At this point, I've taken four splits off the handle section and have a rough handle about two inches square. It can be rounded down with a hatchet or a draw knife, or both. (Click images to enlarge.)
It was obvious as I drove in the froe, that splitting seasoned wood of this size was beyond the capacity of granddad's froe. Using the small tree-limb maul, or froe club, I knocked it back out and put one of my late father's splitting wedges in its place. Thumping it with his eight pound sledge, the wedge had no problem splitting the piece, of course. From then on, I used the froe to score the end of the stick and start the split, then knocked it out and finished with the sledge and wedge. The froe, froe club and sledge can be seen on my "shop chair."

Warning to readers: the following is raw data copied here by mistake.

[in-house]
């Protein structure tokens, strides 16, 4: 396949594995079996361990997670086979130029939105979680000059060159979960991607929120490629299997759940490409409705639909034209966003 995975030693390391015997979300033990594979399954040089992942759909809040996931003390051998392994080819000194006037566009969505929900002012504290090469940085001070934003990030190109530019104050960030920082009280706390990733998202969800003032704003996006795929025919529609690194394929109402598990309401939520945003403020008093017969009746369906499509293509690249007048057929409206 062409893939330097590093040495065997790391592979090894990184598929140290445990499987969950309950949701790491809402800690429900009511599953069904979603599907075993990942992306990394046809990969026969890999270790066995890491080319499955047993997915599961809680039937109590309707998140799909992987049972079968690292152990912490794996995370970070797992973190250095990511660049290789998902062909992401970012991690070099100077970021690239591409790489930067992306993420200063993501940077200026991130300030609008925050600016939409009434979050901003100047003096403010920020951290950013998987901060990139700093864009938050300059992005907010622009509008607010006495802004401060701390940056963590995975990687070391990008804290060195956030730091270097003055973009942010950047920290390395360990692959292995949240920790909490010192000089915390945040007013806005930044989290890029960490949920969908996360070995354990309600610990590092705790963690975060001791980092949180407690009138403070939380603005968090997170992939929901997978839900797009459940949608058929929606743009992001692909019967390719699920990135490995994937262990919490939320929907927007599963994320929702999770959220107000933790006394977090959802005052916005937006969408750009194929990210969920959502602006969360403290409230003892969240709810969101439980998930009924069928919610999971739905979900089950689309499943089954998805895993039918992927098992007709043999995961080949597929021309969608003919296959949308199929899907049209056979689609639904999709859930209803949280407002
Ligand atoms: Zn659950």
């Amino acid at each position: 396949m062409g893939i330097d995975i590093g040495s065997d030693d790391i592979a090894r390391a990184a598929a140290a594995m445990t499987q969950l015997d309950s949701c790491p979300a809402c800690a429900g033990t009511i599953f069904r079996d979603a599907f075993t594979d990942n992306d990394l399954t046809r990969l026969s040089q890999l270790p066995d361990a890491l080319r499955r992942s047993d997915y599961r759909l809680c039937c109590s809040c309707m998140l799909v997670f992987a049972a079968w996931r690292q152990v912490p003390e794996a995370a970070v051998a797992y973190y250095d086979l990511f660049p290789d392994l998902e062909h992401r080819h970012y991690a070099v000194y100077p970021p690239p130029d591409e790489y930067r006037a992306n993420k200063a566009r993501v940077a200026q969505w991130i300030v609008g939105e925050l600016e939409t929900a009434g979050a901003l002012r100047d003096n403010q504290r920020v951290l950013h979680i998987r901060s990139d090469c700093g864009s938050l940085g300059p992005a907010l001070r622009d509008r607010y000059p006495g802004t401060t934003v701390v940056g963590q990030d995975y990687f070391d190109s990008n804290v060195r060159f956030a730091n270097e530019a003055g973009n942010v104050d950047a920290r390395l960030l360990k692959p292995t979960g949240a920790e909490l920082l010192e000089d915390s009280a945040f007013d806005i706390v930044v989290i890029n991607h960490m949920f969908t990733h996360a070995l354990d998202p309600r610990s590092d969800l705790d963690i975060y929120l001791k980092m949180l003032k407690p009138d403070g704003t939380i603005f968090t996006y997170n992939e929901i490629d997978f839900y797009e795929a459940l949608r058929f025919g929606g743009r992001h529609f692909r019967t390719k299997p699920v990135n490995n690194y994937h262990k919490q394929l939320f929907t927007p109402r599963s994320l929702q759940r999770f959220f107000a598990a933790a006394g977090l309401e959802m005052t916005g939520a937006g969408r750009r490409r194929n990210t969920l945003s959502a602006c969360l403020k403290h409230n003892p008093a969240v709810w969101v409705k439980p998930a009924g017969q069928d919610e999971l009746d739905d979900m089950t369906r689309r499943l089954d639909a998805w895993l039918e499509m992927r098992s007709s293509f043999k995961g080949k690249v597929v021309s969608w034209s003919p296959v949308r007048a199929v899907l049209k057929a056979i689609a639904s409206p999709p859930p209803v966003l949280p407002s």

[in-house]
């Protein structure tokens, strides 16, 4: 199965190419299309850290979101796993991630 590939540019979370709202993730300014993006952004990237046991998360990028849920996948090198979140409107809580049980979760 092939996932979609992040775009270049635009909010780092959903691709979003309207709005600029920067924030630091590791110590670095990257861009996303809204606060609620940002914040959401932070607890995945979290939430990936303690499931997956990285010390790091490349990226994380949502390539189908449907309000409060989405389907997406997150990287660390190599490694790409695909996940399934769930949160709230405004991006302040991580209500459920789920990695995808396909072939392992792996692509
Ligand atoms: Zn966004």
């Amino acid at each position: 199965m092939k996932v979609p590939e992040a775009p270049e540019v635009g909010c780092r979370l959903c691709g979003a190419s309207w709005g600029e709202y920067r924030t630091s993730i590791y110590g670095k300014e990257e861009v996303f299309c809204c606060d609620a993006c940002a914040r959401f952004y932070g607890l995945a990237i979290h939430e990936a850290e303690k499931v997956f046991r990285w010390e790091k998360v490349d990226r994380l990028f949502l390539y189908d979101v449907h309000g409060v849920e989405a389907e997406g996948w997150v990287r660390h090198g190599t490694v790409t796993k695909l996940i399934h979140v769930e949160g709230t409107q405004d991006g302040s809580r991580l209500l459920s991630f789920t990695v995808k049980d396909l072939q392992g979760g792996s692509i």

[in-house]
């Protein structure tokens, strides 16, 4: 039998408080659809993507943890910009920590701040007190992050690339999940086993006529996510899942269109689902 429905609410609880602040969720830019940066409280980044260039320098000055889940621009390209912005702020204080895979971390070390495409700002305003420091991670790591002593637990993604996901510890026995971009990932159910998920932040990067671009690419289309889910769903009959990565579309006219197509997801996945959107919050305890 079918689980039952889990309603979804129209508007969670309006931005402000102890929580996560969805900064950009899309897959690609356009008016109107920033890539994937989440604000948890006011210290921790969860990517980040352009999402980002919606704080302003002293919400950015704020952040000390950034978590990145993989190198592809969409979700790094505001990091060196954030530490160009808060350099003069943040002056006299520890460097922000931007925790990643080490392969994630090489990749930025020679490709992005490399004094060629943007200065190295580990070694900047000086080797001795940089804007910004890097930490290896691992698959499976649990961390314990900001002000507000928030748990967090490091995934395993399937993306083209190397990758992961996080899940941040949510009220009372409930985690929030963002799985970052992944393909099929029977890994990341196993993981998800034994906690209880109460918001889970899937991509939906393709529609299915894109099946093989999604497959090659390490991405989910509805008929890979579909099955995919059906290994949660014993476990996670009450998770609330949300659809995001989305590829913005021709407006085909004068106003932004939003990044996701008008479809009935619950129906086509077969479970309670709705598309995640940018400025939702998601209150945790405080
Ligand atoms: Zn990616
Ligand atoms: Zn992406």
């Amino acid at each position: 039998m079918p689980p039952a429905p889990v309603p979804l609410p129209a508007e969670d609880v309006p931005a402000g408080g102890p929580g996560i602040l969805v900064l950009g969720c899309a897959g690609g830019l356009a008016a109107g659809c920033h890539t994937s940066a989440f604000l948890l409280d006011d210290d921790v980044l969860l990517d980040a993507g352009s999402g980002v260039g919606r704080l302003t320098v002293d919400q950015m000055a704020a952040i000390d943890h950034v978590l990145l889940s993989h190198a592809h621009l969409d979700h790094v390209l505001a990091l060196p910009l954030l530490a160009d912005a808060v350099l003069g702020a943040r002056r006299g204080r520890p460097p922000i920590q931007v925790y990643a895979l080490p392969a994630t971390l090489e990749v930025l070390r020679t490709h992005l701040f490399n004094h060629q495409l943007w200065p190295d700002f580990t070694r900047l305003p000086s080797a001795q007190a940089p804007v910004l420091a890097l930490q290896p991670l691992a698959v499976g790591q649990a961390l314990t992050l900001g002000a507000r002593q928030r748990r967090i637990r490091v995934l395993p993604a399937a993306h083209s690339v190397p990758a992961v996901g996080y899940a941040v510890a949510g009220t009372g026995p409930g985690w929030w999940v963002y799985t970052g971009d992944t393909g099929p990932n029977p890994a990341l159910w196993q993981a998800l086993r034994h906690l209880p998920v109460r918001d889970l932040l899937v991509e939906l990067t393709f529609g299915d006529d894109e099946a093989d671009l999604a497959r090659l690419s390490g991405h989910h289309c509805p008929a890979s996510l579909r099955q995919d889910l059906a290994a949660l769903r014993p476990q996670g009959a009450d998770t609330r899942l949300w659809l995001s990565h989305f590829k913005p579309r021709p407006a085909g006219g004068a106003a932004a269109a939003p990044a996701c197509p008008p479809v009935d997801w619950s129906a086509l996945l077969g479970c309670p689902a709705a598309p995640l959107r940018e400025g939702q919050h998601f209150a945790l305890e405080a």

None of the subsequent splits would allow the use of the froe, even the last one which was only two inches across. Froes are for GREEN wood! Remember that if you try this.
Incidentally, you may notice that I cut my froe club near a fork in the tree limb, so it would have a "head" with some extra weight. © 2015